There’s an interesting wine invention currently on the market, targeted at the major “wine geeks” out there (I humbly & happily include myself among that target demographic).
The item is called the Clef du Vin and retails for about $100 USD – a relatively expensive wine geek toy, no doubt about it. The device is relatively small and shaped so that it can fit easily into the top of a standard wine glass and be dipped into a fully poured glass of wine.
The idea behind this device (pictured) is that it can (supposedly) emulate how a wine will taste after aging – approximately one year of aging (under close-to-ideal conditions) for every second that the device is kept in contact with the juice in your glass. If a device like this worked as advertised, it would be very exciting in the wine geek world and the industry in general, as it would provide a scientific estimate of a wine’s aging potential. The possibilities for this are varied – I suppose it’s not out of the realm of possibility for a device such as the clef du vin to debunk overly-hyped vintages, if not introduce a sea-change in how wine futures and aging potential are evaluated (i.e., moving away from vintages into wine-by-wine evaluations) – hey, stranger things have happened!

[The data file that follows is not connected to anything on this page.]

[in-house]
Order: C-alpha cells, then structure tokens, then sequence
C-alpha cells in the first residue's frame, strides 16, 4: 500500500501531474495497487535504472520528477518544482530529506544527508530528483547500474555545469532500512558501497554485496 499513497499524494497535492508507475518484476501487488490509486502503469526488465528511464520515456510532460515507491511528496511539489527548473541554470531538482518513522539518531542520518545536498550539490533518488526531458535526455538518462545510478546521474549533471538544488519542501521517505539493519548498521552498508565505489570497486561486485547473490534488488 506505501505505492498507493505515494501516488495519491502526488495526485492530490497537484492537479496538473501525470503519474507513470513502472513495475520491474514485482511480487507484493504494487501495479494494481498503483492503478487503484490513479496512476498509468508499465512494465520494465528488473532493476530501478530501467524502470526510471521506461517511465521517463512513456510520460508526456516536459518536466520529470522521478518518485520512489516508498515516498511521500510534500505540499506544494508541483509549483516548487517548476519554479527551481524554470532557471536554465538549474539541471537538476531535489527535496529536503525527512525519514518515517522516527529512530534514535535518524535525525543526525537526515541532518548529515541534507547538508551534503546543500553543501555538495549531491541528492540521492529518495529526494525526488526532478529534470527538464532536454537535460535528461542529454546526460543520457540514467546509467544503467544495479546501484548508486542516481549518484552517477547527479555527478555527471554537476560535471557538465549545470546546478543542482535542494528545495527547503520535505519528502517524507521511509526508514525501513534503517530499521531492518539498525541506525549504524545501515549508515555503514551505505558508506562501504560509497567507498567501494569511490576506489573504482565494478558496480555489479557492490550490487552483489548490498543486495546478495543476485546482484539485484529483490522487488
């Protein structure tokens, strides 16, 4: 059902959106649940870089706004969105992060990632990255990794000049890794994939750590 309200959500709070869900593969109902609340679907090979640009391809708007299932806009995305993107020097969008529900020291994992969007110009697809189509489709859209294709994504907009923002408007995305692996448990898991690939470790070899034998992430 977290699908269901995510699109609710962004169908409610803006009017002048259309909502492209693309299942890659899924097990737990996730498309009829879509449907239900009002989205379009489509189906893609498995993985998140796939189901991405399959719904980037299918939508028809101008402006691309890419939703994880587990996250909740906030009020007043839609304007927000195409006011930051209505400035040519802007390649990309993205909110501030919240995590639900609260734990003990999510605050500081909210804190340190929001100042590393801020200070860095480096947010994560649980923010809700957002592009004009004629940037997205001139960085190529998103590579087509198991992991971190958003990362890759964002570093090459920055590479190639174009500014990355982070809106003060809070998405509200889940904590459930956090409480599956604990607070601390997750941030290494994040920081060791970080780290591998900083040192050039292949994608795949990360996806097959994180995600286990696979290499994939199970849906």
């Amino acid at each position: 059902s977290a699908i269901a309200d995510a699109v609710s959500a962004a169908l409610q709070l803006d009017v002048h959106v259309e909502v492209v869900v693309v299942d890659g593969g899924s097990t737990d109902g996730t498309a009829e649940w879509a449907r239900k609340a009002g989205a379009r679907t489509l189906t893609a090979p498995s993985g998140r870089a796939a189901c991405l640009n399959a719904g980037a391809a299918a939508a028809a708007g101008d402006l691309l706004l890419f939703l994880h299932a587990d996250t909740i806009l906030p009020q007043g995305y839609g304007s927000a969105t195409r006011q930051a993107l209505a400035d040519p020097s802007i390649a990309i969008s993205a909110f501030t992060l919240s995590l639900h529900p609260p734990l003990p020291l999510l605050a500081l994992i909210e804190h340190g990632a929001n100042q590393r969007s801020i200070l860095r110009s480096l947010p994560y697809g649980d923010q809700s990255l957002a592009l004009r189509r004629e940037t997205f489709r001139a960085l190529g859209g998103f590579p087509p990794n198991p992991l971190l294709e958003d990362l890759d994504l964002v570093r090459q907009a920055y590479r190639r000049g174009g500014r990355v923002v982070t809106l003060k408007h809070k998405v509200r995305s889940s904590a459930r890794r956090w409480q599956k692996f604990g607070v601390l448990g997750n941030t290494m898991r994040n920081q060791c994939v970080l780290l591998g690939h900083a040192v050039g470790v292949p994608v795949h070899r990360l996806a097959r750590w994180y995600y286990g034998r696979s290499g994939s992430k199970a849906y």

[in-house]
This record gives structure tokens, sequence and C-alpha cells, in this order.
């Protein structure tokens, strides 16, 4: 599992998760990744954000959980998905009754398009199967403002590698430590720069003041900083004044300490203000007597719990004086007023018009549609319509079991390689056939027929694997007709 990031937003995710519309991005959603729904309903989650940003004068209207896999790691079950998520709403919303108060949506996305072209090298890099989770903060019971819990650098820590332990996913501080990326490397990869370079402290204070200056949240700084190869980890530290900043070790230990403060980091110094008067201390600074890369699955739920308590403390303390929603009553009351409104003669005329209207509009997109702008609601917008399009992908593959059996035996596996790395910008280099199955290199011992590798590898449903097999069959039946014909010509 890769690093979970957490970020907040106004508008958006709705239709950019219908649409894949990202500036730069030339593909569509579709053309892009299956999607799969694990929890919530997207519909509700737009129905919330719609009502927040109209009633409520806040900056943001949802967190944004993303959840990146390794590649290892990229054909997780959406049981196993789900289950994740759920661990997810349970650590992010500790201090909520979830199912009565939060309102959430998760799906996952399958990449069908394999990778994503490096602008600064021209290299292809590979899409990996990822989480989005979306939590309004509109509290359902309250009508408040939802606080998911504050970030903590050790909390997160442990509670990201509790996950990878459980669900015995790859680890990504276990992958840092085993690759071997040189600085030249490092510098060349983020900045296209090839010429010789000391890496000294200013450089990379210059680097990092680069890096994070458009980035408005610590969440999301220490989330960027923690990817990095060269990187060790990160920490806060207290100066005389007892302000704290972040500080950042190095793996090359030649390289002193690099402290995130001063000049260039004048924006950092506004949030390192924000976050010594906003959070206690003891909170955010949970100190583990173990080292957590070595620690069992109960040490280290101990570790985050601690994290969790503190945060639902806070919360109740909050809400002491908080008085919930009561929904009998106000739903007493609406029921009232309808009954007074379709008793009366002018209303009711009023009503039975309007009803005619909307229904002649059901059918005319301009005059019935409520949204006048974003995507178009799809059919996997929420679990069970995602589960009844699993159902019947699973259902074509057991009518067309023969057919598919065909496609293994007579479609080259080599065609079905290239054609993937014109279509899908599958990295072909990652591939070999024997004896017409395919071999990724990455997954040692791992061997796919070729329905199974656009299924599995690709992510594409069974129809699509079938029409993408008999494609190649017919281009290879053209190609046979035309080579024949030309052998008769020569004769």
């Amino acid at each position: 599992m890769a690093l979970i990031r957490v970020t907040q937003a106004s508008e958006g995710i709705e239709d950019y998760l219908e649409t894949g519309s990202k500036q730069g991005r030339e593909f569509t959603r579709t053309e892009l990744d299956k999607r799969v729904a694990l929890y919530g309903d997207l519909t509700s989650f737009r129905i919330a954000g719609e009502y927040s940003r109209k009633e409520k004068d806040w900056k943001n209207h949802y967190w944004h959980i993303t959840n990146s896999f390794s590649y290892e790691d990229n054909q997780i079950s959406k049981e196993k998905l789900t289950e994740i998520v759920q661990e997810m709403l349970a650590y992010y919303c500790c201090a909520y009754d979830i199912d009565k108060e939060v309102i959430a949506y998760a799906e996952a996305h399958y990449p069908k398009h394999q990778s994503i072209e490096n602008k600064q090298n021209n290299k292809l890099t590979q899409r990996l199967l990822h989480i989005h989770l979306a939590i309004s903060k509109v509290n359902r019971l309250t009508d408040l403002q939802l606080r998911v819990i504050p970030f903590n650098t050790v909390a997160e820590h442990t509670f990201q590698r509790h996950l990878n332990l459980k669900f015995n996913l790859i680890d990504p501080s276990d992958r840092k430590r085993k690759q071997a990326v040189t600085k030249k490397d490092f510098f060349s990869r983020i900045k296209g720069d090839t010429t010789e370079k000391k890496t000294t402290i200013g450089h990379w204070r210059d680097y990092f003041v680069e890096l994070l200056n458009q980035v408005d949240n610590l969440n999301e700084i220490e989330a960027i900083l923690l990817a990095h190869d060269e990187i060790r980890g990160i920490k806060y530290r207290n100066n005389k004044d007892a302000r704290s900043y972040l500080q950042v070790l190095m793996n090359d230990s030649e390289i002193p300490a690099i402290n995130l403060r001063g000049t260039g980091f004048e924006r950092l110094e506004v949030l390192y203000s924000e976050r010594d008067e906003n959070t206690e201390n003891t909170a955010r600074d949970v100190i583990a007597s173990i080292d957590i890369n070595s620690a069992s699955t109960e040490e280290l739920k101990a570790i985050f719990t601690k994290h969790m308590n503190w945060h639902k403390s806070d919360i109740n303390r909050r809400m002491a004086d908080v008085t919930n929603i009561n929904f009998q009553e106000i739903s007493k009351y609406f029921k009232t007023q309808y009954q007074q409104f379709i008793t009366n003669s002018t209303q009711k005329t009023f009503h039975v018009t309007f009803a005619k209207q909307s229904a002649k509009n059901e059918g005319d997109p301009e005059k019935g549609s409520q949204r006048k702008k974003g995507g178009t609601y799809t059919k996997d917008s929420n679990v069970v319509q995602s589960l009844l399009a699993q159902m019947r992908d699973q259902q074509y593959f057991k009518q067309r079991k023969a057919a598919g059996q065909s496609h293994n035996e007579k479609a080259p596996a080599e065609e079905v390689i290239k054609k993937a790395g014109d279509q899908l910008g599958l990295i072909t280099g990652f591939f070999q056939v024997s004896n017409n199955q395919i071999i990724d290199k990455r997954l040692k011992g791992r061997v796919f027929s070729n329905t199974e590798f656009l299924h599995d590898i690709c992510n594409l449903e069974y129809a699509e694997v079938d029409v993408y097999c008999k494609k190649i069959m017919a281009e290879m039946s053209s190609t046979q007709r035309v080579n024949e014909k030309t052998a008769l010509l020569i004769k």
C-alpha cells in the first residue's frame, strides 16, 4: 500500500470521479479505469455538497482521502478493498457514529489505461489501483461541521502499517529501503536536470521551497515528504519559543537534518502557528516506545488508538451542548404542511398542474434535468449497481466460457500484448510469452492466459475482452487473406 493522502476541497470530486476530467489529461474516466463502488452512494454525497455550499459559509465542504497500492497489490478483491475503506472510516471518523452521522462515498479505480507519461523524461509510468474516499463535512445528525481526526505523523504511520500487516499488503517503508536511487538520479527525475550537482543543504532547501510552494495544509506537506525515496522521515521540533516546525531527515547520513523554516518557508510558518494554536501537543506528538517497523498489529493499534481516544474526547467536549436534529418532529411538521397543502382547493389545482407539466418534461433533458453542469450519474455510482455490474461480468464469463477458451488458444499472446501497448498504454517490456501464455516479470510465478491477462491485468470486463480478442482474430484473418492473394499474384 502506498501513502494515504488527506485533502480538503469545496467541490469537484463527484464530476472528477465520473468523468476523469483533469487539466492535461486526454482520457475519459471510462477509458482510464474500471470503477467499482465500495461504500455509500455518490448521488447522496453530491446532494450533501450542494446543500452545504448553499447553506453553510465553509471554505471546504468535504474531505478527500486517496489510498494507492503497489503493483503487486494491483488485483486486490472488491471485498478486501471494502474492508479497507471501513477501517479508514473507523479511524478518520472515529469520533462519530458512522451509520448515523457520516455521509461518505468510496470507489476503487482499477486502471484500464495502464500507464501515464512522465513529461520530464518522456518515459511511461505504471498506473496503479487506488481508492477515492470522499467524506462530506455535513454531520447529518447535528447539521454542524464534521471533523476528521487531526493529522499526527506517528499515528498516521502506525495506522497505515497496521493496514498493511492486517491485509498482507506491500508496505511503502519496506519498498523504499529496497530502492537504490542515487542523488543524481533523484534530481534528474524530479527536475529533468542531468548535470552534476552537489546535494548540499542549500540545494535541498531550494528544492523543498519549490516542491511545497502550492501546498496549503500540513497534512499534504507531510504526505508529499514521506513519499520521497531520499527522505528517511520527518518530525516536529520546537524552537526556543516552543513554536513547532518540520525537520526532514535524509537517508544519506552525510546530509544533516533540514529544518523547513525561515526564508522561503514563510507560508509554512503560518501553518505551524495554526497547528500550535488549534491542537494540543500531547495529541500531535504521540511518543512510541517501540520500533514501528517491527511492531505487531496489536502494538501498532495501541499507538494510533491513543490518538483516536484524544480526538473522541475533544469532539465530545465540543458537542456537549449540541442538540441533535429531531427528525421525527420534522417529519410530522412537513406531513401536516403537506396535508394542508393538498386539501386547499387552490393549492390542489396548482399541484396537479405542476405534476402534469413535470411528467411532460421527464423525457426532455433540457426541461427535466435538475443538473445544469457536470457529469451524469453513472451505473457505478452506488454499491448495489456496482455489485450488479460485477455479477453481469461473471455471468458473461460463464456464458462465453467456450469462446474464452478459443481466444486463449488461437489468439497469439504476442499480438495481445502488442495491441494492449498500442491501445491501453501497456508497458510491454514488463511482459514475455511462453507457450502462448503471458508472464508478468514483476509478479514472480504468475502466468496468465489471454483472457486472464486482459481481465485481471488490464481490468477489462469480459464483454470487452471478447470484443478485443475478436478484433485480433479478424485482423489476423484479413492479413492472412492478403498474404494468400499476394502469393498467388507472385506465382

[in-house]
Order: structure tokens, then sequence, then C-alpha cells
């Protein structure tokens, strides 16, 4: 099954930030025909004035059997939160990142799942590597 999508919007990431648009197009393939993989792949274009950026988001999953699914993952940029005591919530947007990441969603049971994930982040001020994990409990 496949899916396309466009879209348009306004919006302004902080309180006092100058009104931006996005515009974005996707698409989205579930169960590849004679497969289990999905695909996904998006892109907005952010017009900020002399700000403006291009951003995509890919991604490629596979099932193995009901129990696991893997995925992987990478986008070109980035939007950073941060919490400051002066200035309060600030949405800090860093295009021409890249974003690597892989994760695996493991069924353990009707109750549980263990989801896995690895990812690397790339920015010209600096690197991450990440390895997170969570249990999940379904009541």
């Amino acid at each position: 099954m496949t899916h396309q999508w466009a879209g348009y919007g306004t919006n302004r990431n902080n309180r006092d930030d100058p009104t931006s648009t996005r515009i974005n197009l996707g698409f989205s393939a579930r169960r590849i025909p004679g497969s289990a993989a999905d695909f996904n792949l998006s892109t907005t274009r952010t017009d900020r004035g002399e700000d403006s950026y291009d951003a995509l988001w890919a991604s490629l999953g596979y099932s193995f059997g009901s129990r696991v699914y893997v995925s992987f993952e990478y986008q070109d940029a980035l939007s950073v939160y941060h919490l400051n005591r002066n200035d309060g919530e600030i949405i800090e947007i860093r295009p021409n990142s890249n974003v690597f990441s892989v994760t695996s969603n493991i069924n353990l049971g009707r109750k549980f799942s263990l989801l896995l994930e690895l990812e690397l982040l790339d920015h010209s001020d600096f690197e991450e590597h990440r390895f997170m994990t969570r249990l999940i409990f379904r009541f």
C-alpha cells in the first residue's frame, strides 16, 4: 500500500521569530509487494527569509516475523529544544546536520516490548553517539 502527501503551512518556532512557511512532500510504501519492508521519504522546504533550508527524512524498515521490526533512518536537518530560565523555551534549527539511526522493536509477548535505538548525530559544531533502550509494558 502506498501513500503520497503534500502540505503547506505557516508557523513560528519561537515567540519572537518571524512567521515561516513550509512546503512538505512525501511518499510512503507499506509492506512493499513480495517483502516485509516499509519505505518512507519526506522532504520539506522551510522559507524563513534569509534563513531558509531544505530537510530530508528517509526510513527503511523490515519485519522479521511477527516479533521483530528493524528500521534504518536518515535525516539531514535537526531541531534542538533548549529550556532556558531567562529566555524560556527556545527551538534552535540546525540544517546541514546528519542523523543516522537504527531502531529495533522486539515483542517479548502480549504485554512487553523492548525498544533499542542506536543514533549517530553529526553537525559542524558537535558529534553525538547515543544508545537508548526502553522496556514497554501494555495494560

The trouble is, the device doesn’t seem to work as advertised. Gary Vaynerchuk of Wine Library TV fame has recently tested the device during one of his on-line video episodes. Gary ueses the device to “age” some wines that he knows well, and puts it to the ultimate test by severely “aging” a non-age-worthy White Zin. You can watch the original episode here.
The verdict – while the device clearly does something to the wine, it does not necessarily paint an accurate aroma / flavor portrait of what that wine might taste like in several years’ time. Alas, we’re going to have to determine that the old-fashioned way: by buying multiple bottles of wines that we like and think have decent aging potential, and then being very… very… very… patient…